Group Tracking: Anchors, Flow and Itzahk Perlman

This is a follow up post from yesterday where I started a short thread about using WordPress in a new way.  I mentioned yesterday that we can and should get better at understanding group dynamics. We may not want to be the “life of the party”, but we do want to have fun at great parties.

BTW, in the old days (when I worked in Philadelphia) I didn’t think of this much. I didn’t have to because my education and job had created a social network for me. I took advantage of the group connections that I had from those structures and didn’t think about going beyond them. But these days, I work at building groups. And I realize what I was missing.

One thing that was missing was the confidence to translate ideas into group activities. When it came to “new ideas”, I was more a follower than a leader. I allowed myself to be a connoisseur of other people’s ideas rather than aspire to becoming a Michelangelo of generating and implementing ideas.

Where does the confidence come from? It comes from watching how you do stuff. Being “mindful” of how you use ideas when you relate to people. Where do the ideas come from? They come from what you individually want from life. We talked before about identifying who you need to help bring those things into the real world.

But how to create the “group dynamic”? Dave Logan points out that this is a lot harder than it appears on the surface. The world is loaded with failing and failed groups.  In my view, there are two metrics to follow that predict how dynamic a group will be. They are anchors and flows.

The anchor is the thing people want to focus on. They have to be able to see it. So, for example, it is hard to build a group around “learning to negotiate”. Not because people reject negotiation skills, but the process seems a bit abstract. It is far easier, for example, to persuade someone of the value of writing a better letter. That is more easy to see.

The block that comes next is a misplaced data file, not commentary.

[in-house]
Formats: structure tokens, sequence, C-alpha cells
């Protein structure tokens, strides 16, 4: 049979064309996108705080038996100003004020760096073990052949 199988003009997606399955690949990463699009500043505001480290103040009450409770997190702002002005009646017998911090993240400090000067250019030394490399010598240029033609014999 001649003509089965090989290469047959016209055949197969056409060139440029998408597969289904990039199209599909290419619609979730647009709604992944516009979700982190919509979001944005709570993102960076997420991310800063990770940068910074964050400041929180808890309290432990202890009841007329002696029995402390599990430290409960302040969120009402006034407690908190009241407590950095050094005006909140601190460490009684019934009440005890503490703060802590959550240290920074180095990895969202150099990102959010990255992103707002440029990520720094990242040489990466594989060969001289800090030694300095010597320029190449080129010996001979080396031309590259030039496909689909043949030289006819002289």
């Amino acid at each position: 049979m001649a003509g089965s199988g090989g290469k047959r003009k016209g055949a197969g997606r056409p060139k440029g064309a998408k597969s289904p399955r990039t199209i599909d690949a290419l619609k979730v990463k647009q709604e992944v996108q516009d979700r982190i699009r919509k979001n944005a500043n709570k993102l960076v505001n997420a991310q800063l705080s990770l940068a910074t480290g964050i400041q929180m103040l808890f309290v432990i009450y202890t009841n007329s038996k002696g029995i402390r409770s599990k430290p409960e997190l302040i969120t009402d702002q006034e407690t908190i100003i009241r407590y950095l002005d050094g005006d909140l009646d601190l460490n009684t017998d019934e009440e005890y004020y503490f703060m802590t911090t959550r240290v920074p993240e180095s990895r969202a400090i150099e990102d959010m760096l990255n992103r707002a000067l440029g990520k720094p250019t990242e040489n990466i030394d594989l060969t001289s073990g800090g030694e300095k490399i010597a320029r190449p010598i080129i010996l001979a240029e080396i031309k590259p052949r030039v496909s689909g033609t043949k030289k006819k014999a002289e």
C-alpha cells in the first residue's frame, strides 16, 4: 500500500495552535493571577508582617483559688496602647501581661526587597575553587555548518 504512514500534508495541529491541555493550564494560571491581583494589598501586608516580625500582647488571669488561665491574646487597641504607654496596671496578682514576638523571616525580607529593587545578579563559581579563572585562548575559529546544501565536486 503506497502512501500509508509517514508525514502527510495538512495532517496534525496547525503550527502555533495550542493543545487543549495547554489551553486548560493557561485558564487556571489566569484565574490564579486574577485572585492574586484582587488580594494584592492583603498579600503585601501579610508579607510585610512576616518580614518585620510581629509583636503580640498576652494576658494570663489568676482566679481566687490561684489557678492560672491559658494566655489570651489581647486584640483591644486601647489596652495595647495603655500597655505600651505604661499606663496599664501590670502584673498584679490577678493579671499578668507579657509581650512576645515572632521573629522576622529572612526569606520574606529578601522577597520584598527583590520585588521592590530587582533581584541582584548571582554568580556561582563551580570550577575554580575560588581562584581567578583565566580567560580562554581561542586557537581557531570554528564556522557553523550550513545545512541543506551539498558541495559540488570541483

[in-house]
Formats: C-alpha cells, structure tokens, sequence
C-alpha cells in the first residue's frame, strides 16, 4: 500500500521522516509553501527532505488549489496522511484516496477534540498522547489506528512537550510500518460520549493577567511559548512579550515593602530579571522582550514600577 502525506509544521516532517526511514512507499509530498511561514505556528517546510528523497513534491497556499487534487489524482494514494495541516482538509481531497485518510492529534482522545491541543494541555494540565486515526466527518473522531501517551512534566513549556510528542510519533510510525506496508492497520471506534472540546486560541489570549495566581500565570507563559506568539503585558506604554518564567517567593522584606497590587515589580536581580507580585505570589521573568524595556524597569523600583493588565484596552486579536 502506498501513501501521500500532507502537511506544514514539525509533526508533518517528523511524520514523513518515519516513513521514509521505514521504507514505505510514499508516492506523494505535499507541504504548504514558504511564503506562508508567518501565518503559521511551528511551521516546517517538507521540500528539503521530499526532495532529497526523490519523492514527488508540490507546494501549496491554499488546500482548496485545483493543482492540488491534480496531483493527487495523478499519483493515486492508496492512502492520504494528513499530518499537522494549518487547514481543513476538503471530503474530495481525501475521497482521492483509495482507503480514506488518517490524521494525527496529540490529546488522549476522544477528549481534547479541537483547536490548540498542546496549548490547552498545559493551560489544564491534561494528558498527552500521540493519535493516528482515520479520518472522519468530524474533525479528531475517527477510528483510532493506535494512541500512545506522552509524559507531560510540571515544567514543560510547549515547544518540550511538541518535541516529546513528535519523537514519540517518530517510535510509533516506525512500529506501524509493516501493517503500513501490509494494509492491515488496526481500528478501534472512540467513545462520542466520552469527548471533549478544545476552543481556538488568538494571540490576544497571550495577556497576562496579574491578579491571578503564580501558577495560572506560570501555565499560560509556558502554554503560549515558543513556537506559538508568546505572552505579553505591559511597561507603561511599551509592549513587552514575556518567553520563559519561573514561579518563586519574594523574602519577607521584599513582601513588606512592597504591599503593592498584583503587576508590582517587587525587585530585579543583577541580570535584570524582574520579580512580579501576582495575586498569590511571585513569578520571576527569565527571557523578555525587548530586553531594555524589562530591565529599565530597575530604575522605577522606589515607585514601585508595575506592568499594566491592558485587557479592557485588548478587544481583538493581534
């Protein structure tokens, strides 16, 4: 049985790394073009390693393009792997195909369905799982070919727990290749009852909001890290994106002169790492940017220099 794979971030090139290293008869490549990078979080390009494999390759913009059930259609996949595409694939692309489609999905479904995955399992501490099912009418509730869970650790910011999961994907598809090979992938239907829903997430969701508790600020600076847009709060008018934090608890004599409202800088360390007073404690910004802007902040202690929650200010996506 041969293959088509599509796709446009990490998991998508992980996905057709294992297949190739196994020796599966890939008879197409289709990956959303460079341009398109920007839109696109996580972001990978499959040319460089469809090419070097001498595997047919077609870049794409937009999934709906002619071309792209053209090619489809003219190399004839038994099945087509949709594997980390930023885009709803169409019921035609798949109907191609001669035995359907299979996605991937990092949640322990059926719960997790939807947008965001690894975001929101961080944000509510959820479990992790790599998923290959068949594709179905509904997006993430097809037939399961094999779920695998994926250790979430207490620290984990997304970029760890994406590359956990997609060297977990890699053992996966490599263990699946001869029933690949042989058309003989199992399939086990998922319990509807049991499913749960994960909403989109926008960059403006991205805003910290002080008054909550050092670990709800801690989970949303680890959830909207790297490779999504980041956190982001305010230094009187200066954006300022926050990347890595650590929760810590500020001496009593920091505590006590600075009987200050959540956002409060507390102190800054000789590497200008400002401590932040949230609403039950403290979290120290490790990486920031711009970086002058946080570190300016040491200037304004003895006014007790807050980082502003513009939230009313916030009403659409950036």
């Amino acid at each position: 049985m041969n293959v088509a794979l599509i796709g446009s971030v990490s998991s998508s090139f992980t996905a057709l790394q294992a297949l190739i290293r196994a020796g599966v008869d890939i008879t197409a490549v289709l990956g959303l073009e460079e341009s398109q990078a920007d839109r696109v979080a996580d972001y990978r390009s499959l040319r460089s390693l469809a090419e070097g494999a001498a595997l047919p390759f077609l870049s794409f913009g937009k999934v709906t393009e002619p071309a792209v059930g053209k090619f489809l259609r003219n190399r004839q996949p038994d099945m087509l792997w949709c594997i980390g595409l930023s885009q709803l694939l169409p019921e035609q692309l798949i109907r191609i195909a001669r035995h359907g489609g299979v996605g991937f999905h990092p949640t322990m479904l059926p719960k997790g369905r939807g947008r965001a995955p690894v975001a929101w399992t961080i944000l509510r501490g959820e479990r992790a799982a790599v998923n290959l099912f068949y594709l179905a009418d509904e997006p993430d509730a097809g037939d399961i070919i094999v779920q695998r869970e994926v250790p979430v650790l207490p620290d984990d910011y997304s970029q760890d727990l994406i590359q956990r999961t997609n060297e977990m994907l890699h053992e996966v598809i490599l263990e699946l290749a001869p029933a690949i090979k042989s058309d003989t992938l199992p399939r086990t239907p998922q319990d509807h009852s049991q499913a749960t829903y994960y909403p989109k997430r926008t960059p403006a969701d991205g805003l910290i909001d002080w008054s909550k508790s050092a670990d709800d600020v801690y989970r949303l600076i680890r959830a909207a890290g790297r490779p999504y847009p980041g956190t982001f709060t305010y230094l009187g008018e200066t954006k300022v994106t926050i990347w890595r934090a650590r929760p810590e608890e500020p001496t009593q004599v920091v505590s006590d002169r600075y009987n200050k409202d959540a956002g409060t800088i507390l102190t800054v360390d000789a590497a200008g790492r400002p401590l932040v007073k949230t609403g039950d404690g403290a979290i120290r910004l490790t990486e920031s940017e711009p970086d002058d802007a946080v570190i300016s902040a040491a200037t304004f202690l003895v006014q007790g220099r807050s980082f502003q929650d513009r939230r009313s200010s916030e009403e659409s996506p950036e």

The flow is the learning that happens when people try to move forward. They find out stuff. Interesting stuff. And in our normal day to day lives, most of this is lost. Capturing the learning from flow was the initial fun in blogging. Facebook and Twitter, in my view, capture less and so are less fun. But the key idea is that groups thrive more when their learning flow is captured over time. That is true of a book club, a recipe sharing forum, and it is true of groups inside Apple or IBM.

Right – so back to WordPress. It creates a shared platform (users only) where you can build anchors (as menu items) and flow (blog posts) around a project idea.

Does it work? Well, it does work for me. Why does it work? The above sketches out a group learning process. It is meant to be a slow learning process – where we retain what we learn. BTW, I am fooling around with a plug in (not on this blog) called “events manager“. The link is to the tutorial. It looks like fun!

And thanks Marju for sharing a link to Itzahk Perlman’s video where he talks about the value of slow practice. What you learn quickly, you forget quickly! What you learn slowly, you remember longer. Wise words, indeed! So if learning is slow, tracking flow is very important. And that is why using WordPress in this way works for me. It anchors better and captures more flow.



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